Crisis Freelancing: Should You Send LOIs During Coronavirus?

Written by Ilima Loomis | Published 04/03/2020 | Posted in , , , ,

woman holding her head looking at her laptop

We’re a few weeks in to the coronavirus crisis, although it feels like a million years. By now, you’ve probably reached out to all your current and former clients offering to help with COVID assignments (if you haven’t, do it now!). So what comes next? Is there any point in prospecting for new clients right now? Is it in poor taste to be sending out LOIs?

My friend Jen A. Miller wrote in her recent newsletter (which you should definitely subscribe to) that it’s not “crass” to be marketing now, and I strongly agree. Here are three good reasons why you should continue sending out LOIs (letters of introduction):

1. Clients need help.

The most important reason to send LOIs right now is because your help is needed. It’s true that many organizations are cutting budgets and putting projects on hold. But many others are scrambling to keep up with information and desperately need support communicating with clients, employees, and the public. 

2. COVID writing can help you pivot into a new niche.

If the money has dried up because you write in hospitality, F&B, or another industry that’s been hit hard by the crisis, you can’t just keep going back to your old clients for work; you’re going to need to find a new niche. Dust off your clips and look for any experience that could help you move into an industry that’s more recession-proof. By offering help with COVID/coronavirus content to businesses that need it, you can start the process of moving into new industries. Check out these tips for getting into COVID writing.

3. You’ll need the work six months from now.

Freelancers need to stop thinking about LOIs as a button they press for immediate work, and start thinking about them as an ongoing process for keeping the work flowing. Almost all the work I’ve gotten from sending an LOI has come months or even years later, after following up once, twice, or multiple times. If you’re busy right now, great. You don’t know how long it will last. Six months from now, when things have changed, you’re going to be glad you started sending out those LOIs today. Prime the pump.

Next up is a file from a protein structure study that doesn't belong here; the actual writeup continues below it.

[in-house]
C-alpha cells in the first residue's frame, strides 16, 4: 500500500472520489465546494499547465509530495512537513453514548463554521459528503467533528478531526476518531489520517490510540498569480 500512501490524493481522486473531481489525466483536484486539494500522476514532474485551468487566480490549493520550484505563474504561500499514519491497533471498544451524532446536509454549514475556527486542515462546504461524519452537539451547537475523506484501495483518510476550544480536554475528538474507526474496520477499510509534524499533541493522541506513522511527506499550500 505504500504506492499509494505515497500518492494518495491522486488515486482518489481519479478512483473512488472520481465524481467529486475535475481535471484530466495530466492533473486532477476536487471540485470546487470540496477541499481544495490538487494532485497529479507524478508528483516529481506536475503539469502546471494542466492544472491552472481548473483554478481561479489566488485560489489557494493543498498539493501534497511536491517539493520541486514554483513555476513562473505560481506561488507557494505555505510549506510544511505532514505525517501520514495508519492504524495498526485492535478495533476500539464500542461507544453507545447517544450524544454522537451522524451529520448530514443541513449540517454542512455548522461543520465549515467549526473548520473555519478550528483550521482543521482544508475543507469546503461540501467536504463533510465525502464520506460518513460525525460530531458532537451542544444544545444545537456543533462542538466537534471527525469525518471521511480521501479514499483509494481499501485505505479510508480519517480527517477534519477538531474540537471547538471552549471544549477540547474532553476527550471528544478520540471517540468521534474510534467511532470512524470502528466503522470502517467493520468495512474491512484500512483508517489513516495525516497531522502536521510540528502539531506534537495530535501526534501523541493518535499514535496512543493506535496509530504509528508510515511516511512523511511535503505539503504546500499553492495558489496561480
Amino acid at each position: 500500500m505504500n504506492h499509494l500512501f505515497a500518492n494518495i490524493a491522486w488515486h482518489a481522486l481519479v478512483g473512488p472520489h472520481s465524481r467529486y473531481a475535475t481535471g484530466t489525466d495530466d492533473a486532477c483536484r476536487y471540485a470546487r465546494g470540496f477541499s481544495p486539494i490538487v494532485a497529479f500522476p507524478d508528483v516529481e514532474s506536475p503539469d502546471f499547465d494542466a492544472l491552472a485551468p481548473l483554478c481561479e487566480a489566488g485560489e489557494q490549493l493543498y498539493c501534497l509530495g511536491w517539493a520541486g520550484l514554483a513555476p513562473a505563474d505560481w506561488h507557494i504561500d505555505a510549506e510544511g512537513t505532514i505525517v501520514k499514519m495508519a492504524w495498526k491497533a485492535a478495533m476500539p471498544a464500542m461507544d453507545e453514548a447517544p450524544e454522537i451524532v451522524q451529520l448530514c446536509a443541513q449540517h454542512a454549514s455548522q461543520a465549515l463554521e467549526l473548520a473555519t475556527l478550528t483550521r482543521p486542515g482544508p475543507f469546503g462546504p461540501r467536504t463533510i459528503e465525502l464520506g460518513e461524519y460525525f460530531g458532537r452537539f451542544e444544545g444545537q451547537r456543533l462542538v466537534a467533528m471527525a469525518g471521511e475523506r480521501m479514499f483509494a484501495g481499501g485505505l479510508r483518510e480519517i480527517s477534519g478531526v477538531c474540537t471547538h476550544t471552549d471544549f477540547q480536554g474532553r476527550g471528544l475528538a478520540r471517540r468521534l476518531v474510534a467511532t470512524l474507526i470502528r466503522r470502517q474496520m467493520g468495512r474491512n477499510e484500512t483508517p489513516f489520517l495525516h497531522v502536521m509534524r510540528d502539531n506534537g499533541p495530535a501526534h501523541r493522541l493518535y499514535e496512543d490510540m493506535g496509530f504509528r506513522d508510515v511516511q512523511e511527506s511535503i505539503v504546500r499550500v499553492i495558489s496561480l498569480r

If you do decide to continue prospecting, here are tips for how to approach that process:

Focus on the Right Markets

Use common sense in sending out LOIs, and focus on industries that are recession-proof or getting busier as a result of the crisis. If you’re not sure how a business or industry is responding and if there will be work for you, skim through their website and other materials to see if they’re putting out COVID content. If they are, guess what? Someone is writing it. That someone could be you. 

Need quick leads? Check your own inbox every morning for press releases, newsletters, and marketing or informational emails related to coronavirus. Turn it around and send that agency or organization an LOI. You know they’re putting out COVID content, because they are sending it directly to you. 

Get Your Wording Right

You can’t send the same LOI you were using before coronavirus. Acknowledge the crisis and that everybody is being affected in unprecedented ways, then offer your help. Keep it brief (everyone’s busy right now!) but let them know you can support their COVID response and solve their problems with:

  • Your experience
  • Excellent content that needs minimal editing/hand-holding
  • A wealth of ideas
  • Quick turnarounds

Remember, you’re not asking for something, you’re offering it. Keep your LOI focused on the client and their needs. 

Follow Up

Follow up. Definitely follow up. Did I mention you need to follow up? Most of the work I get from LOIs comes after I follow up two or three times. Think of an LOI as the start of the conversation. I follow up on a cold LOI after two weeks. If I get any kind of a warm response (“We’ll keep you in mind,” “No need at this time,” etc.), I flag the email and follow up again in 4-6 months. And I keep following up once or twice a year after that. Even if I get no response, I follow up once a year. Does this work? Yes. I’ve landed clients that resulted in thousands of dollars in work years after sending the initial LOI, simply by continuing to follow up. 

These are shaky times for everyone, so I understand why marketing right now can feel weird and/or scary. But the bottom line is, everyone is in the same boat. By looking ahead and approaching the situation with sensitivity and a spirit of helpfulness, you can give yourself a strong foundation to get through the crisis — and grow.